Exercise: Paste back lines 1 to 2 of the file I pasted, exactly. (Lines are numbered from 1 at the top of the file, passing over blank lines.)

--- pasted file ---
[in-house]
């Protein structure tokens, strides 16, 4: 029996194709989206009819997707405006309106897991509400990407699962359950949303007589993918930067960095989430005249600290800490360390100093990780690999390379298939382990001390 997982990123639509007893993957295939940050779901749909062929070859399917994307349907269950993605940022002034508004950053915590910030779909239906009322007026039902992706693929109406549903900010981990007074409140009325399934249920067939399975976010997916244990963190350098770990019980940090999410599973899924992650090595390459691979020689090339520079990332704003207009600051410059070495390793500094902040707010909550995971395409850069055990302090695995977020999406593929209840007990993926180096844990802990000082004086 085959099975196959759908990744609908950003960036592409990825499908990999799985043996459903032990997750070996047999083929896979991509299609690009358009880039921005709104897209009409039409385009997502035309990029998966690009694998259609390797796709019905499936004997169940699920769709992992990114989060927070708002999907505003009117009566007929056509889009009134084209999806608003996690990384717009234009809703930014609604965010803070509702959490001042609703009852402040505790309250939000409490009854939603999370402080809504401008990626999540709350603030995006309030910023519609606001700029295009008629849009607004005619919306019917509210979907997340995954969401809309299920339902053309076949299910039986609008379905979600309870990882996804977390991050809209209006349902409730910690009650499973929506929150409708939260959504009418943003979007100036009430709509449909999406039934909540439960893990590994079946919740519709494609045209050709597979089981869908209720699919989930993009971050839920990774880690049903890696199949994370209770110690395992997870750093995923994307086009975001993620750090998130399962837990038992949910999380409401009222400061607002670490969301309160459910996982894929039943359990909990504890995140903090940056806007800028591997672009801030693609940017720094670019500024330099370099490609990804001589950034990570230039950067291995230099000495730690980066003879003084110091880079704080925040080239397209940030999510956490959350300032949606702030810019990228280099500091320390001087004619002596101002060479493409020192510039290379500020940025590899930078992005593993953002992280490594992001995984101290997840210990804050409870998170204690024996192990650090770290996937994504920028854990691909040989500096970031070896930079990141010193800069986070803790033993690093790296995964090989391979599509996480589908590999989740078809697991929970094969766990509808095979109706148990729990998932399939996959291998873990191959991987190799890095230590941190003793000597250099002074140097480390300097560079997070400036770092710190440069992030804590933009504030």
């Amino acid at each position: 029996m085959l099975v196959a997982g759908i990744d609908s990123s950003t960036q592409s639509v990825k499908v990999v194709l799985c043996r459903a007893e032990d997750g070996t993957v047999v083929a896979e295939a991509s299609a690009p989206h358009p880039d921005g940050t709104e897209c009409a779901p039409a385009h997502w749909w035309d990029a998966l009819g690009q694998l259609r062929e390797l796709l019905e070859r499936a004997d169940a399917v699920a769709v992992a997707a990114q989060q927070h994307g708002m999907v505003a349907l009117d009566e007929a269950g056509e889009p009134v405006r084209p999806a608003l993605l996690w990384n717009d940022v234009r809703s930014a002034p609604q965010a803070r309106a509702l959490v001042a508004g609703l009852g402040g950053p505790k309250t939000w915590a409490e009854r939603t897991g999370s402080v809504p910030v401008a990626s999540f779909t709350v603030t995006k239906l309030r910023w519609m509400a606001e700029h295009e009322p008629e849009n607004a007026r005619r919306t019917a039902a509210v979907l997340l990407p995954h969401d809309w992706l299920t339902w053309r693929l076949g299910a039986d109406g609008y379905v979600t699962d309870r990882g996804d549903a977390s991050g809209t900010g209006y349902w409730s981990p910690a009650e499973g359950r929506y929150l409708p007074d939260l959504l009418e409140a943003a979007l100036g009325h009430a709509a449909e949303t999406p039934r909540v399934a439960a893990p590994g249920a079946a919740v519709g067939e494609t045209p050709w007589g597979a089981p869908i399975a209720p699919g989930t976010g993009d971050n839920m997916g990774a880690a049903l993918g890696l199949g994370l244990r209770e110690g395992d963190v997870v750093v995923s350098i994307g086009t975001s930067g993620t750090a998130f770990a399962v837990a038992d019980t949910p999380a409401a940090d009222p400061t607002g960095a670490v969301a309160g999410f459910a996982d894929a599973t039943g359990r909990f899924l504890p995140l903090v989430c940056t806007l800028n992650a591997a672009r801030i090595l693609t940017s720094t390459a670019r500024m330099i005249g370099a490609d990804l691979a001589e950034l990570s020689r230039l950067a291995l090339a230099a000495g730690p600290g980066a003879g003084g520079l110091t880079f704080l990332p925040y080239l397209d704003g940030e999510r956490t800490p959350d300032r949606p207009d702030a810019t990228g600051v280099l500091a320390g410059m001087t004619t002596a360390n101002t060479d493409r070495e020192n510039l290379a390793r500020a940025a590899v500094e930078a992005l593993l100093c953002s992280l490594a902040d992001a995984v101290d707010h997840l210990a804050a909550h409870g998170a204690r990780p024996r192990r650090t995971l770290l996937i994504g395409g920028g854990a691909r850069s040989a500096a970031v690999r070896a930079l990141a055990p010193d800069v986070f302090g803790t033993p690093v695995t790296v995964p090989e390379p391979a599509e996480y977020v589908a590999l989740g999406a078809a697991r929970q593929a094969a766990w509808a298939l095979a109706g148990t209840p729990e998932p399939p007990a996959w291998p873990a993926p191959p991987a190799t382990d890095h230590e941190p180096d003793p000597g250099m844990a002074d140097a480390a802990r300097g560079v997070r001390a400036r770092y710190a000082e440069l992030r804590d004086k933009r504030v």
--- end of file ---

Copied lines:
[in-house]
């Protein structure tokens, strides 16, 4: 029996194709989206009819997707405006309106897991509400990407699962359950949303007589993918930067960095989430005249600290800490360390100093990780690999390379298939382990001390 997982990123639509007893993957295939940050779901749909062929070859399917994307349907269950993605940022002034508004950053915590910030779909239906009322007026039902992706693929109406549903900010981990007074409140009325399934249920067939399975976010997916244990963190350098770990019980940090999410599973899924992650090595390459691979020689090339520079990332704003207009600051410059070495390793500094902040707010909550995971395409850069055990302090695995977020999406593929209840007990993926180096844990802990000082004086 085959099975196959759908990744609908950003960036592409990825499908990999799985043996459903032990997750070996047999083929896979991509299609690009358009880039921005709104897209009409039409385009997502035309990029998966690009694998259609390797796709019905499936004997169940699920769709992992990114989060927070708002999907505003009117009566007929056509889009009134084209999806608003996690990384717009234009809703930014609604965010803070509702959490001042609703009852402040505790309250939000409490009854939603999370402080809504401008990626999540709350603030995006309030910023519609606001700029295009008629849009607004005619919306019917509210979907997340995954969401809309299920339902053309076949299910039986609008379905979600309870990882996804977390991050809209209006349902409730910690009650499973929506929150409708939260959504009418943003979007100036009430709509449909999406039934909540439960893990590994079946919740519709494609045209050709597979089981869908209720699919989930993009971050839920990774880690049903890696199949994370209770110690395992997870750093995923994307086009975001993620750090998130399962837990038992949910999380409401009222400061607002670490969301309160459910996982894929039943359990909990504890995140903090940056806007800028591997672009801030693609940017720094670019500024330099370099490609990804001589950034990570230039950067291995230099000495730690980066003879003084110091880079704080925040080239397209940030999510956490959350300032949606702030810019990228280099500091320390001087004619002596101002060479493409020192510039290379500020940025590899930078992005593993953002992280490594992001995984101290997840210990804050409870998170204690024996192990650090770290996937994504920028854990691909040989500096970031070896930079990141010193800069986070803790033993690093790296995964090989391979599509996480589908590999989740078809697991929970094969766990509808095979109706148990729990998932399939996959291998873990191959991987190799890095230590941190003793000597250099002074140097480390300097560079997070400036770092710190440069992030804590933009504030």